When fitted to the autologistic model, the distributions of 81 of the 100 tales that returned a significant phylogenetic signal in the D analysis were positively associated with the populations’ linguistic affiliations (electronic supplementary material, table S4). Only 36 tales were positively associated with spatial proximity, while in 56 cases tales were found to be less likely to be shared among societies who are spatial neighbours. Overall, the autologistic analyses suggested that vertical transmission was more important than horizontal transmission in 76 tales (figure 3 and table 1).
Ancestral states were inferred for the 76 most phylogenetically conserved tales identified in the D and autologistic analyses. All the tales except two could be traced back to at least one of the hypothetical common ancestors represented in figure 2 with a probability of greater than 50%, 71 of which could be inferred with a high degree of confidence (greater than or equal to 70% likelihood)  (electronic supplementary material, table S5). Fifty tales were reconstructed as having been present in the last common ancestor of one or more major Indo-European sub-families with a likelihood more than 50%, with 31 at 70% or higher (figure 4). Nineteen tales could be traced back to even earlier ancestral populations with a likelihood of more than 50%, including four that were inferred in the last common ancestor of all the populations included in the sample (Proto-Indo-European). However, only a small proportion of tales could be securely reconstructed in these groups, with four tales in Proto-Italic-Celtic and Proto-Italic-Celtic-Germanic, two in Proto-Western-European and no tales in Proto-Indo-European surpassing 70% likelihood.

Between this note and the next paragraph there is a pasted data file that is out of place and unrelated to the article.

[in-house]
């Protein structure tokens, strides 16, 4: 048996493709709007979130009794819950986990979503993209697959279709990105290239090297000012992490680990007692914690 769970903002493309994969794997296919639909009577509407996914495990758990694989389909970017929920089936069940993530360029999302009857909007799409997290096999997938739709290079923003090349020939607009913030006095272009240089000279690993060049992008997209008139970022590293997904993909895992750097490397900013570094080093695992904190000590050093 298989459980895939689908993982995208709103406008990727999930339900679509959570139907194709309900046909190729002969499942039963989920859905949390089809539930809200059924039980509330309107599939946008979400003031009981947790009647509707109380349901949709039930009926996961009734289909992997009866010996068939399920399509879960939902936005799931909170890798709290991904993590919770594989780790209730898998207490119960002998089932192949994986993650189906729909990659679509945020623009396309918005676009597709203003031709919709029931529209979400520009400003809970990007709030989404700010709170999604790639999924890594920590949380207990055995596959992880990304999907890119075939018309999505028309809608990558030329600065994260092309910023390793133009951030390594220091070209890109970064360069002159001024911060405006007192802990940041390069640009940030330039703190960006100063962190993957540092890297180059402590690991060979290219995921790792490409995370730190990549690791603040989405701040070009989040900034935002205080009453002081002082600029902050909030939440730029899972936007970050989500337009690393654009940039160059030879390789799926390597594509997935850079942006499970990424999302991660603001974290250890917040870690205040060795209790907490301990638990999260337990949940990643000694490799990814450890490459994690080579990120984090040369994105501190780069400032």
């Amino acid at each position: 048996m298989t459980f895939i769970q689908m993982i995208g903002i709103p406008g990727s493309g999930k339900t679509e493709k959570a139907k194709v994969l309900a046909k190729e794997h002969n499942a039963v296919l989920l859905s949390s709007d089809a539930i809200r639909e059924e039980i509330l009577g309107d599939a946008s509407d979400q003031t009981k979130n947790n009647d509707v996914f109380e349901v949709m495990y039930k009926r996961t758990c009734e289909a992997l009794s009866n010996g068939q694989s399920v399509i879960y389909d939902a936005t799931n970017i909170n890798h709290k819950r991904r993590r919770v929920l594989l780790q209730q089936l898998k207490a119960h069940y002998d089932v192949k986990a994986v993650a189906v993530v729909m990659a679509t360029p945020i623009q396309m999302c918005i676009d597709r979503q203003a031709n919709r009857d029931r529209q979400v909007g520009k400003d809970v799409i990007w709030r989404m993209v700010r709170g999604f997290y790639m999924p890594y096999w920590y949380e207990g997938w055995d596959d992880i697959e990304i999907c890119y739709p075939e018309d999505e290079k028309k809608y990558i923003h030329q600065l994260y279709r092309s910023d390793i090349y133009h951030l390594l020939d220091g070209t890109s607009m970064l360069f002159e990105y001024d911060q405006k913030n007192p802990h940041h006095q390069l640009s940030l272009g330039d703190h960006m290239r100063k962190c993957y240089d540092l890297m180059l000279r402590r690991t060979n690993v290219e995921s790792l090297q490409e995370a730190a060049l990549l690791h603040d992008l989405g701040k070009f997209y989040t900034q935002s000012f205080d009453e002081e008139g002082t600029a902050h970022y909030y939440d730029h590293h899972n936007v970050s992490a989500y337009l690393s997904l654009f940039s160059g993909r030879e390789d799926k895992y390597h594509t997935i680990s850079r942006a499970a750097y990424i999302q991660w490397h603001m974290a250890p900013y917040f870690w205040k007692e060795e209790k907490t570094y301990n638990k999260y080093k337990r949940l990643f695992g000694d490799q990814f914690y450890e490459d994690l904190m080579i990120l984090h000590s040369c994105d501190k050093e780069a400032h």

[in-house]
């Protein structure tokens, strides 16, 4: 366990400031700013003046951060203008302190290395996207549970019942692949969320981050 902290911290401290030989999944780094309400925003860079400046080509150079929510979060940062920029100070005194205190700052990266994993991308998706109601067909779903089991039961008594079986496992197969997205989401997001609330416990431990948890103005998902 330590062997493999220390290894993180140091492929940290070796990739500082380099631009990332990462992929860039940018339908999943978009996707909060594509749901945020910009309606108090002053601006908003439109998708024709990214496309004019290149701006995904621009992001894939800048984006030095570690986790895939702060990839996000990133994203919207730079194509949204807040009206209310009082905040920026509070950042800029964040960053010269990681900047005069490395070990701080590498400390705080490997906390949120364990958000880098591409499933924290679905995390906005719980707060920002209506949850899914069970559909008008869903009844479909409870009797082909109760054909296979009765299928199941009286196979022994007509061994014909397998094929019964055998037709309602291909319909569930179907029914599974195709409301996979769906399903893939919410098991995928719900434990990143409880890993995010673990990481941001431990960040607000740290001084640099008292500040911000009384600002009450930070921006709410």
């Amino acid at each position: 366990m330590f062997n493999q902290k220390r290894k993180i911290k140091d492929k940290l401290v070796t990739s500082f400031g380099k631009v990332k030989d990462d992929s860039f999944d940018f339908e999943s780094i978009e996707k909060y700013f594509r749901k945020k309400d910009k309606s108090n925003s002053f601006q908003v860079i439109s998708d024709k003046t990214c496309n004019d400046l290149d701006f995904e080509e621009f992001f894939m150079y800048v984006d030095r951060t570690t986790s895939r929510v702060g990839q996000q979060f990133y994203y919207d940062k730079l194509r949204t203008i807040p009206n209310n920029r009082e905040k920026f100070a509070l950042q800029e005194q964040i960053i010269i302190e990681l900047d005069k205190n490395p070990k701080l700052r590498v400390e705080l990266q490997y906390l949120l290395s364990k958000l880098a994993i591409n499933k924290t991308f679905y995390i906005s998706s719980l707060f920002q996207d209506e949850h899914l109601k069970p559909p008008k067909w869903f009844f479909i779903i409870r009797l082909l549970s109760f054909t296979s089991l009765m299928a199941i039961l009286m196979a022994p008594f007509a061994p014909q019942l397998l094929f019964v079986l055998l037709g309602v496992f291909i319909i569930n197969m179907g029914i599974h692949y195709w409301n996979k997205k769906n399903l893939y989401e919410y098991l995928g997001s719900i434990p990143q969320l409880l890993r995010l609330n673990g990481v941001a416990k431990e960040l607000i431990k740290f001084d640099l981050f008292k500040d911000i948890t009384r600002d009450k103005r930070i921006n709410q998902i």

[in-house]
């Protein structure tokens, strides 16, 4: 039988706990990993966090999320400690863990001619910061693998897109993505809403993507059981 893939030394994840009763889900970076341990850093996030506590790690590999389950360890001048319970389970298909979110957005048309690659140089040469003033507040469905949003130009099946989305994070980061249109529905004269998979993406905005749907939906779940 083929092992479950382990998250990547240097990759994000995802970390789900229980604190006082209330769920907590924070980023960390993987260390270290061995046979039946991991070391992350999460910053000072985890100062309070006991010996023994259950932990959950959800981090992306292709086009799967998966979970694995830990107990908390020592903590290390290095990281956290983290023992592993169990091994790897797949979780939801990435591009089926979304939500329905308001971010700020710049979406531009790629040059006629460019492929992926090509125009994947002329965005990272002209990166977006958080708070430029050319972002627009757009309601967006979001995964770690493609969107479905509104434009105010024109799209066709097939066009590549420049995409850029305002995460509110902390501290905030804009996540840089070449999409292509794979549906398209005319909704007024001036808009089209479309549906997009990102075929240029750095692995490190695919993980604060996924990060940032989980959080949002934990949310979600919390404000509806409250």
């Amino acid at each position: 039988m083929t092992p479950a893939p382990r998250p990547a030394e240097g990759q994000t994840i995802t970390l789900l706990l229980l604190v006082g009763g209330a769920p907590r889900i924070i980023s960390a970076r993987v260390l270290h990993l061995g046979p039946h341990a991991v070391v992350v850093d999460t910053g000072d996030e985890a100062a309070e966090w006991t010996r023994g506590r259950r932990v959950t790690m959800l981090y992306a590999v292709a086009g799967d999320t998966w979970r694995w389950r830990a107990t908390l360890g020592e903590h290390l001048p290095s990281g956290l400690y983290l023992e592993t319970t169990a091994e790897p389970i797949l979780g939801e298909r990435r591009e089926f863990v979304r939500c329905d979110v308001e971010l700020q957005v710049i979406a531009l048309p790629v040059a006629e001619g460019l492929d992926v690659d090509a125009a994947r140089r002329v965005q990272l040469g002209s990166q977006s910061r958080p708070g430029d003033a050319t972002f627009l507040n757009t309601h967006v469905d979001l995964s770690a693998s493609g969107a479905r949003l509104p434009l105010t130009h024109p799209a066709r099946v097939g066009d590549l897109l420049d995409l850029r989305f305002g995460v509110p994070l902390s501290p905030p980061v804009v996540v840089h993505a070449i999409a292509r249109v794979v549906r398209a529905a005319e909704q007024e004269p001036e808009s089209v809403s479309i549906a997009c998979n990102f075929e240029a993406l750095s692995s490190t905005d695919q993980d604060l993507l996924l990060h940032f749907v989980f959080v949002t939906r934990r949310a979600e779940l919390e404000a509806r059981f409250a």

The Bayesian ancestral state reconstructions failed to support the presence of three out of the four tales that were tentatively inferred in Proto-Indo-European (table 2). However, the analyses reconstructed one tale, ATU 330 ‘The Smith and the Devil’, in this corpus, with a posterior probability of 87%. A fossil test returned positive support for the presence of ATU 330 (Bayes Factor 3.59).